Membership in HCEA provides automatic coverage of a $1 million Liability Insurance Policy which pays legal fees and damages to the limit of the policy for defense of members in certain job-related cases.

Some of the important provisions of this coverage are listed here. Copies of the complete policy are available from HCEA on request. Members are encouraged to read the policy and should contact appropriate staff members at HCEA (410-997-3440 or see contacts page) for additional information regarding the specific coverage provided.

1. Liability Pays all damages which the insured shall become legally obligated to pay as a result of any claim arising out of an occurrence or event in the course of the insured’s educational employment activities (subject to the limitations contained in the policy) and caused by any acts or omissions of the insured or any other person for whose acts the insured is legally liable, not to exceed $1 million (other than civil rights issues)
2. Defense of Criminal Charges Pays reasonable and necessary costs and attorney’s fees for services rendered, not to exceed $25,000, when incurred in the defense of any criminal action or proceeding in the course of the insured’s educational employment activities if the insured is exonerated or charges are withdrawn
3. Defense of Civil Rights Issues A coverage that will pay up to $250,000 per occurrence for legal fees and damages as result of a claim based upon an alleged violation of protected civil rights.
4. Bail Bond Pays up to $1,000 per bond required of the insured arising out of the insured’s educational employment activities.
5. Personal Property Benefits Pays up to $250 for damages to or destruction for Assault of the insured’s personal property, other than a vehicle, caused by an assault upon the insured on or surrounding school property, or while away from school property on an authorized school activity, to the extent that such damages exceed the covera provided by any homeowner and similar insurance.

NOTE: Many legal services not specified above are provided to members through MSEA’s regular legal services program. Please contact HCEA 410-997-3440 for details.


The topic of liability is of growing importance today because the crime and accident rate in the schools is increasing every year and, along with this growth, there has been an even more dramatic increase in the number of legal suits brought against educators for injuries to students allegedly caused by the educator’s negligence, an educator’s assault of the student, and/or child abuse.

In the past, parents generally did not bring suit against educators unless an injury was severe, but this is no longer the case. Parents and students are being made aware of the possibility of litigation and they are increasingly turning to the courts.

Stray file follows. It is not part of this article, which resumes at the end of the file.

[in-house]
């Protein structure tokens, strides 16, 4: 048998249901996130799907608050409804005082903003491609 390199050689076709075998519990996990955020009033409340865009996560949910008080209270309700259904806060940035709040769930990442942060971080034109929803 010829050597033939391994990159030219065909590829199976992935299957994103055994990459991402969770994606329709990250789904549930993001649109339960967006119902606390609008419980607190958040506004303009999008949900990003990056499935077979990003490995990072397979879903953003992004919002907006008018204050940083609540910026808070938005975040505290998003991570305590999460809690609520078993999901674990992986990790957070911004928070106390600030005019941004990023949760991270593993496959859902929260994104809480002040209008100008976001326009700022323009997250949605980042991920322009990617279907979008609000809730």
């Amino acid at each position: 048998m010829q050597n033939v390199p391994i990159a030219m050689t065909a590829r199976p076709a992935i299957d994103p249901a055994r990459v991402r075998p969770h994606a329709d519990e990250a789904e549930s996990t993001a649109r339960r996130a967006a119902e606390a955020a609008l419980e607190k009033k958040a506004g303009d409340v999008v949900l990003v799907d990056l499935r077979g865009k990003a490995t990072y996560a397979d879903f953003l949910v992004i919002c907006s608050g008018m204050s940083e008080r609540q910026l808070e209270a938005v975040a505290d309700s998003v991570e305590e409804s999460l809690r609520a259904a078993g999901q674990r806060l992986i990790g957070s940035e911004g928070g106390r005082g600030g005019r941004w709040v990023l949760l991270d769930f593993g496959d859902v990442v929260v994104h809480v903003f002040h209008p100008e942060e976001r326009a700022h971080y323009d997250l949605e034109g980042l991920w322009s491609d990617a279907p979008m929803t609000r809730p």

Although the Board’s policy must cover its agents and employees, there are often limitations attached. For example, the Board’s policy does not provide any coverage for the educator when the action is taken by the Board against the educator, such as in administrative actions against the educator for alleged negligence, assault, or child abuse.

Liability suits are often concerned with:


  • Commission – Directing students to perform a task involving some danger.
  • Omission – Failure to do something to insure safety; failure to provide safeguards.
  • Contribution – Acting in a manner which might lead to an injury (i.e., leaving a classroom unguarded, etc.).


Corporal punishment of any kind is prohibited by law. Exception; breaking up fights.
Extreme caution should be maintained against any physical contact with students.

What to do if a Student is Injured?

Any pupil injury should be reported by a educator through the proper administrative channels in the school system. If there is any possibility that the educator involved has been negligent and/or committed an assault, the incident should be reported to HCEA immediately, rather than after a suit has been filed, so that the names and addresses of witnesses can be obtained and the educator can be given proper legal advice.

In no case should an educator voluntarily pay medical or property damage bills without reporting the incident, as this act might later be offered as an admission of guilt or negligence in a suit for damages which might result. It is equally unwise for a teacher to relate the incident to any person representing the student or the student’s parents without first seeking the advice of counsel through HCEA Liability Insurance

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